The government's move to set up a national board to provide modern education in madrasas failed to get the full backing of Muslim MPs today as a majority of them felt that the composition of the proposed body did not fully represent the community.

The HRD Ministry held consultations with the Muslim parliamentarians to take the process of setting up of the Central Madrasa Board forward. While 18 MPs from across various parties turned up for the meet, a majority of them raised concerns over the formation of the board as envisaged in the draft Bill.

“Four to five MPs suggested that such a board should not be formed. There were equal number of MPs who supported such body while about ten of them said the draft should be recast,” HRD Minister Kapil Sibal told reporters.

He said that most of the MPs were of the opinion that the board should be well represented from all sects from the community.

“I have agreed to their views and asked them to give their suggestions within a month on how the board should be formed. After we get their suggestions, we will incorporate them in the draft Bill and circulate for consensus,” he said.

As per the Central Madrasa Board Bill 2009, the proposed body will consist of a chairperson and 15 members.

The members will include three Muslim religious scholars of theology, one each from Deoband school, Barelvi school and Ahi-i-Hadith school.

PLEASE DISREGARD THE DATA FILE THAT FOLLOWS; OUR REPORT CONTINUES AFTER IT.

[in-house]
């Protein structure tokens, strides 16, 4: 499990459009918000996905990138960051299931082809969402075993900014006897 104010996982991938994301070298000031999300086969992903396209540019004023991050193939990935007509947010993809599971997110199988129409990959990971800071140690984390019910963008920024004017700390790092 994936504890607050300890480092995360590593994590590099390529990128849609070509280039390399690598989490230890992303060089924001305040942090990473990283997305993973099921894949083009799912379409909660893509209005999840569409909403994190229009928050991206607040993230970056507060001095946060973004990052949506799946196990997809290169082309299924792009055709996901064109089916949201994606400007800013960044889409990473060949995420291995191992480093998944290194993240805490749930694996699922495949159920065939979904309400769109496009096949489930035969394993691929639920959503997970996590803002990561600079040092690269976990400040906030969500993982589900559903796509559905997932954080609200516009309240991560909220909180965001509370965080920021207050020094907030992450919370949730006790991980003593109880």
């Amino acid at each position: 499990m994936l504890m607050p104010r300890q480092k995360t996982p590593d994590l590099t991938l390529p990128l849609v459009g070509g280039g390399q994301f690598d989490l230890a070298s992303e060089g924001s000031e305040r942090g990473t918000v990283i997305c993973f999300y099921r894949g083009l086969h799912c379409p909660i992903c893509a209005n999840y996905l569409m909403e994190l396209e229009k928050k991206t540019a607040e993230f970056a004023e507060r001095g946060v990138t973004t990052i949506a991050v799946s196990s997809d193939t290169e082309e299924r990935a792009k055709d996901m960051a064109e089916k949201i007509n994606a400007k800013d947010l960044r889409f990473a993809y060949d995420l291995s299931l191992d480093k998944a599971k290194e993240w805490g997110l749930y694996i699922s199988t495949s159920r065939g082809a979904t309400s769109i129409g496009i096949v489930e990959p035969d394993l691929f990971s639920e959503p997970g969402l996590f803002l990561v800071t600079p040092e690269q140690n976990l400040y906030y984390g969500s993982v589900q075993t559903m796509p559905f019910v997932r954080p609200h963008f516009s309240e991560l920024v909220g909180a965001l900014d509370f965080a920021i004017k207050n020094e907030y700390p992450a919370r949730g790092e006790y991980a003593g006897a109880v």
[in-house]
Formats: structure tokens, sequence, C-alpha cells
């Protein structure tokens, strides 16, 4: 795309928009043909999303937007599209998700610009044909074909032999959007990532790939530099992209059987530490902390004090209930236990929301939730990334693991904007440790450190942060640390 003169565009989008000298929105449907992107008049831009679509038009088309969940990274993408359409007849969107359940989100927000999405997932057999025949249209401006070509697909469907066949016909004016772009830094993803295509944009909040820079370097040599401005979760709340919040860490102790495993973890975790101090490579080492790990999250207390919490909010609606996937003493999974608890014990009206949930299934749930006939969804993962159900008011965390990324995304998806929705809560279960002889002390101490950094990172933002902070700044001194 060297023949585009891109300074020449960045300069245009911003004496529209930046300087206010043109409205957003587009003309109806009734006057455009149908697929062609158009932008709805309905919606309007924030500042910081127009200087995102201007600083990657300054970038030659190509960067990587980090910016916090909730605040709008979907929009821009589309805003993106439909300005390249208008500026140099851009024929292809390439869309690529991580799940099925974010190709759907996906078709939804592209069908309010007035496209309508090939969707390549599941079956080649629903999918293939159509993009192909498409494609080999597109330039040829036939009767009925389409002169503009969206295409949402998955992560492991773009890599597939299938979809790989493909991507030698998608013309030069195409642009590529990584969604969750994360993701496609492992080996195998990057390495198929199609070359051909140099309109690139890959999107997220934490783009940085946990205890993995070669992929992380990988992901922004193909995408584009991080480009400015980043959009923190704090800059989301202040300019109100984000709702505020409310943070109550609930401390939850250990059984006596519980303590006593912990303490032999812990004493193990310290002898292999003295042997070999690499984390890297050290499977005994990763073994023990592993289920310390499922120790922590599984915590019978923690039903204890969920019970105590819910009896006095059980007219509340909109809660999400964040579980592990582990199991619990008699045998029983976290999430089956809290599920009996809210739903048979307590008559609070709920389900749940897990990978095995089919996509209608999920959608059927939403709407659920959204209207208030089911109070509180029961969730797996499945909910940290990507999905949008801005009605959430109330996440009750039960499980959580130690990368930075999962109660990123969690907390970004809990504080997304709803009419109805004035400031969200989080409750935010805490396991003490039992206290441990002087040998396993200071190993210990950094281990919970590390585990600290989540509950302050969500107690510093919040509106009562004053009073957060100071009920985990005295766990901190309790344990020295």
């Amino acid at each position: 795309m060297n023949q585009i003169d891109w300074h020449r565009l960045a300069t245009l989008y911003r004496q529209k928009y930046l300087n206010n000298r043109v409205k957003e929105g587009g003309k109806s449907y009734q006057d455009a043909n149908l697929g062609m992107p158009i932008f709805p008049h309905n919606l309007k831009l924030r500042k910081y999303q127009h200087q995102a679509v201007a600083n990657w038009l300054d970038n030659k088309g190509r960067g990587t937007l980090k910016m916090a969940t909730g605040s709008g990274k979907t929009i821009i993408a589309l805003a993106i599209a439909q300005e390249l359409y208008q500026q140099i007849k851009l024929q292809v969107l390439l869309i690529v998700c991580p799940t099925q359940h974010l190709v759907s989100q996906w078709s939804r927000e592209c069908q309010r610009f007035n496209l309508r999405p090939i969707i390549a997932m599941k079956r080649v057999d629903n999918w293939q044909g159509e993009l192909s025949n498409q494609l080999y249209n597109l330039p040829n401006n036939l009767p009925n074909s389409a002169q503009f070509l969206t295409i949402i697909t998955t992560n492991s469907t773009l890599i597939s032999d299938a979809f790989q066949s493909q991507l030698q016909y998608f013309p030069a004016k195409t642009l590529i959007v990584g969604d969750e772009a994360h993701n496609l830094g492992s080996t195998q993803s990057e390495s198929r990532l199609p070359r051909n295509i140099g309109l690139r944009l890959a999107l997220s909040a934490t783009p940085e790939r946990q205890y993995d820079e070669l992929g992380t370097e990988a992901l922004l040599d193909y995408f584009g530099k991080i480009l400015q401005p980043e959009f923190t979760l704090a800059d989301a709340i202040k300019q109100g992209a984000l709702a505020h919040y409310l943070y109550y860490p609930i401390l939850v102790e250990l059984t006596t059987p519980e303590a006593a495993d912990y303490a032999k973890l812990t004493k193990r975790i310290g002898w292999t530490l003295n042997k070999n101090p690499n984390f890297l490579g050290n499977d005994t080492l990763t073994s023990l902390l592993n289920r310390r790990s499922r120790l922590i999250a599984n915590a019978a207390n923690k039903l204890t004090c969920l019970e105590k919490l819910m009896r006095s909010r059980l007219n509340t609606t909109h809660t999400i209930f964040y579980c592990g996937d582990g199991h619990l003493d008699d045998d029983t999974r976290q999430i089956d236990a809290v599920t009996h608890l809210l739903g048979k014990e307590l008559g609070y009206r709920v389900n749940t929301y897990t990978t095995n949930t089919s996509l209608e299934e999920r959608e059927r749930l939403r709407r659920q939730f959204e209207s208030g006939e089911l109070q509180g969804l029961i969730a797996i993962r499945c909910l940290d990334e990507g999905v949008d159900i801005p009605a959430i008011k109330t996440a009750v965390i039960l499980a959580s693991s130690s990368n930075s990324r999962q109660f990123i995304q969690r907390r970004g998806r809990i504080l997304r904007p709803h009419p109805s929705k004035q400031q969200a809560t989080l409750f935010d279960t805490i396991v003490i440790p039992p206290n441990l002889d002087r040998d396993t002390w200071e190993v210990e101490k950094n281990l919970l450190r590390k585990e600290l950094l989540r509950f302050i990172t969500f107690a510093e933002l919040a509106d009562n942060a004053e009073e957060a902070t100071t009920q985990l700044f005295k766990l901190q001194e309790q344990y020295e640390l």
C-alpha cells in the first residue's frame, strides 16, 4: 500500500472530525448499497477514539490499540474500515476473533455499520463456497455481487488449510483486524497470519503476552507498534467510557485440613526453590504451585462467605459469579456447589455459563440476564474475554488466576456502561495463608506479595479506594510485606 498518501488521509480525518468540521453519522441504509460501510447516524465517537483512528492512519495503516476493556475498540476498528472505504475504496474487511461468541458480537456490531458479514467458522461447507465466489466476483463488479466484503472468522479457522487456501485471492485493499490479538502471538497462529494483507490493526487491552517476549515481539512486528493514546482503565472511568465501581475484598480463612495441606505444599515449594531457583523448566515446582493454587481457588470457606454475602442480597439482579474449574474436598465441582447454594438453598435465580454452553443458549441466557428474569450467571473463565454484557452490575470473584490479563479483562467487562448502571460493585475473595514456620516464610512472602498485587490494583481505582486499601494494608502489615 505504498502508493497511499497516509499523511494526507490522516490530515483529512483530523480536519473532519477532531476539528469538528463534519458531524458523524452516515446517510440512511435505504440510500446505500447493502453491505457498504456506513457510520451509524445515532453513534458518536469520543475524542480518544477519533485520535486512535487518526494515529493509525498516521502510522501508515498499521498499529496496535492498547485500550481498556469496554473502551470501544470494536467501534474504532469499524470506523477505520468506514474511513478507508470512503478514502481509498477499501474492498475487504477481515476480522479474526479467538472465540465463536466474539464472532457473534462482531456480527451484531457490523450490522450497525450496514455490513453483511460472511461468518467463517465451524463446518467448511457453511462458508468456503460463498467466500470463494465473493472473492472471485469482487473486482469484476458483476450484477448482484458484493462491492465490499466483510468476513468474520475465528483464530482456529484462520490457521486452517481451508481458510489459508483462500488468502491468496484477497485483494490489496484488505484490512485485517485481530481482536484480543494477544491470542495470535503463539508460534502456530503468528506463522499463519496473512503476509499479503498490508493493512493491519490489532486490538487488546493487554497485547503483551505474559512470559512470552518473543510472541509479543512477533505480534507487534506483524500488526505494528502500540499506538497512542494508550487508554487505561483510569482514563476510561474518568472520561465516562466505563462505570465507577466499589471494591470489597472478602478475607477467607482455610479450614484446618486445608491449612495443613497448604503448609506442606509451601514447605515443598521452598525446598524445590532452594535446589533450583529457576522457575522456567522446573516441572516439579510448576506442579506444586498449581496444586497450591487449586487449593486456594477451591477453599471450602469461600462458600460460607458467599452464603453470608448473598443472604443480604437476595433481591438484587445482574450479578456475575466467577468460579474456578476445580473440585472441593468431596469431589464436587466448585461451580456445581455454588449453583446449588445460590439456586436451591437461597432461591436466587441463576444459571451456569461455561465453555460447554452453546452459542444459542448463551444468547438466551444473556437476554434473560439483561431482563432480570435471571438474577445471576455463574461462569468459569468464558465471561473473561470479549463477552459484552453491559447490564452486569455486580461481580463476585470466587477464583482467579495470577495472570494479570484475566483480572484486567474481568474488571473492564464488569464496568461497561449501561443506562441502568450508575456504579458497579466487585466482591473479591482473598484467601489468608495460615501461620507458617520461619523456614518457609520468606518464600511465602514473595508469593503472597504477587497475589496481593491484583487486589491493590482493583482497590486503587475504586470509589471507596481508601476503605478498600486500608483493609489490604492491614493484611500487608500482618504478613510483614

Integrated development

As per the draft Bill, the proposed body will take measures for comprehensive, systematic and integrated development of the Madrasa education system.

It will undertake an evaluation of curriculum framework once in five years so as to make the madrasa system of education a fit and effective tool for empowerment of Muslims.

The Board will establish equivalency standardisation with other educational institutions and grant certificates or other equivalent distinctions to persons who successfully complete courses of study affiliated to a Madrasa.

Some Muslims MPs wanted certain concepts like curriculum and training to be properly defined in the bill.

Sibal said the National Commission for Minority Educational Institutions, the body to protect and preserve the educational rights of minorities, had held consultations on the issue after which the draft bill has been prepared.

The bill was prepared after the Sachhar Committee recommended setting up of a national board to provide modern education to Muslim children. At present, about four per cent of the Muslim children are studying in madrasas.

“The community feels that the government may interfere with the theological teaching. But I want to tell them that you let us know how to go forward and then we will move forward accordingly,” Sibal said.

Muslim MPs from CPI, CPM, National Conference, BJP and Samajwadi party attended the consultation programme.